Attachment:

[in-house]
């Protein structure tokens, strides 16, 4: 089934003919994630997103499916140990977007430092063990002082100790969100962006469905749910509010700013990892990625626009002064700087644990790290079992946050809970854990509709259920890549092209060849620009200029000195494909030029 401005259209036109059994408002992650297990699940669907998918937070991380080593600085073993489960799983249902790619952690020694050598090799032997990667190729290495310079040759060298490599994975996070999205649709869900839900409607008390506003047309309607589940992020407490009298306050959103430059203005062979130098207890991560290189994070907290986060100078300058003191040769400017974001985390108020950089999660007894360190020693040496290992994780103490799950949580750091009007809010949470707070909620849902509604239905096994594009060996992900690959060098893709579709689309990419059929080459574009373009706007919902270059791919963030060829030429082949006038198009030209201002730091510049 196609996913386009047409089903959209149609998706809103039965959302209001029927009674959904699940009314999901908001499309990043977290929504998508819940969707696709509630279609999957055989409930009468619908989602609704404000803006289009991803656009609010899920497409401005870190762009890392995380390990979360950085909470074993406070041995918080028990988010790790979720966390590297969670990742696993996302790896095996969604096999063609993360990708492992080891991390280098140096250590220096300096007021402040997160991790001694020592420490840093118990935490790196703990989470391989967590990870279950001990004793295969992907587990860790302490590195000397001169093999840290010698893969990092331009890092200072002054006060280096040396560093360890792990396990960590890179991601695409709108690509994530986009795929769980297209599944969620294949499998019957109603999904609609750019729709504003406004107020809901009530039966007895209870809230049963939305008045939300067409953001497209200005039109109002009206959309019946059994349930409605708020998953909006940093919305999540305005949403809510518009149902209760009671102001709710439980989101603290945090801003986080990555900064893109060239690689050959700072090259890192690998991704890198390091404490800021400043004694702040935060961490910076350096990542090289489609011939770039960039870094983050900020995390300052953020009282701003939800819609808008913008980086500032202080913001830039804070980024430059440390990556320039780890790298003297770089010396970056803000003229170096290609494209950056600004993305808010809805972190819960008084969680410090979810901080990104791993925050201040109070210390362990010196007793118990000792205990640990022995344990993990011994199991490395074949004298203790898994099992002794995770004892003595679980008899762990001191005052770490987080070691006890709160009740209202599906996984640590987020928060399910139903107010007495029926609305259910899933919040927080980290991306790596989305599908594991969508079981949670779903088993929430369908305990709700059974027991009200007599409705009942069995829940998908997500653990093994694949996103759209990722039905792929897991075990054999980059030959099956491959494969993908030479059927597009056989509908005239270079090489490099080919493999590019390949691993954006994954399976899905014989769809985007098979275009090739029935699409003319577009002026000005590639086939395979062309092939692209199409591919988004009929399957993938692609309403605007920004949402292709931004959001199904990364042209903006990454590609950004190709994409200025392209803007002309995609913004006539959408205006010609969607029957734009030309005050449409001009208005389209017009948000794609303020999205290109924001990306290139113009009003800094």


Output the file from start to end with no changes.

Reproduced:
[in-house]
């Protein structure tokens, strides 16, 4: 089934003919994630997103499916140990977007430092063990002082100790969100962006469905749910509010700013990892990625626009002064700087644990790290079992946050809970854990509709259920890549092209060849620009200029000195494909030029 401005259209036109059994408002992650297990699940669907998918937070991380080593600085073993489960799983249902790619952690020694050598090799032997990667190729290495310079040759060298490599994975996070999205649709869900839900409607008390506003047309309607589940992020407490009298306050959103430059203005062979130098207890991560290189994070907290986060100078300058003191040769400017974001985390108020950089999660007894360190020693040496290992994780103490799950949580750091009007809010949470707070909620849902509604239905096994594009060996992900690959060098893709579709689309990419059929080459574009373009706007919902270059791919963030060829030429082949006038198009030209201002730091510049 196609996913386009047409089903959209149609998706809103039965959302209001029927009674959904699940009314999901908001499309990043977290929504998508819940969707696709509630279609999957055989409930009468619908989602609704404000803006289009991803656009609010899920497409401005870190762009890392995380390990979360950085909470074993406070041995918080028990988010790790979720966390590297969670990742696993996302790896095996969604096999063609993360990708492992080891991390280098140096250590220096300096007021402040997160991790001694020592420490840093118990935490790196703990989470391989967590990870279950001990004793295969992907587990860790302490590195000397001169093999840290010698893969990092331009890092200072002054006060280096040396560093360890792990396990960590890179991601695409709108690509994530986009795929769980297209599944969620294949499998019957109603999904609609750019729709504003406004107020809901009530039966007895209870809230049963939305008045939300067409953001497209200005039109109002009206959309019946059994349930409605708020998953909006940093919305999540305005949403809510518009149902209760009671102001709710439980989101603290945090801003986080990555900064893109060239690689050959700072090259890192690998991704890198390091404490800021400043004694702040935060961490910076350096990542090289489609011939770039960039870094983050900020995390300052953020009282701003939800819609808008913008980086500032202080913001830039804070980024430059440390990556320039780890790298003297770089010396970056803000003229170096290609494209950056600004993305808010809805972190819960008084969680410090979810901080990104791993925050201040109070210390362990010196007793118990000792205990640990022995344990993990011994199991490395074949004298203790898994099992002794995770004892003595679980008899762990001191005052770490987080070691006890709160009740209202599906996984640590987020928060399910139903107010007495029926609305259910899933919040927080980290991306790596989305599908594991969508079981949670779903088993929430369908305990709700059974027991009200007599409705009942069995829940998908997500653990093994694949996103759209990722039905792929897991075990054999980059030959099956491959494969993908030479059927597009056989509908005239270079090489490099080919493999590019390949691993954006994954399976899905014989769809985007098979275009090739029935699409003319577009002026000005590639086939395979062309092939692209199409591919988004009929399957993938692609309403605007920004949402292709931004959001199904990364042209903006990454590609950004190709994409200025392209803007002309995609913004006539959408205006010609969607029957734009030309005050449409001009208005389209017009948000794609303020999205290109924001990306290139113009009003800094």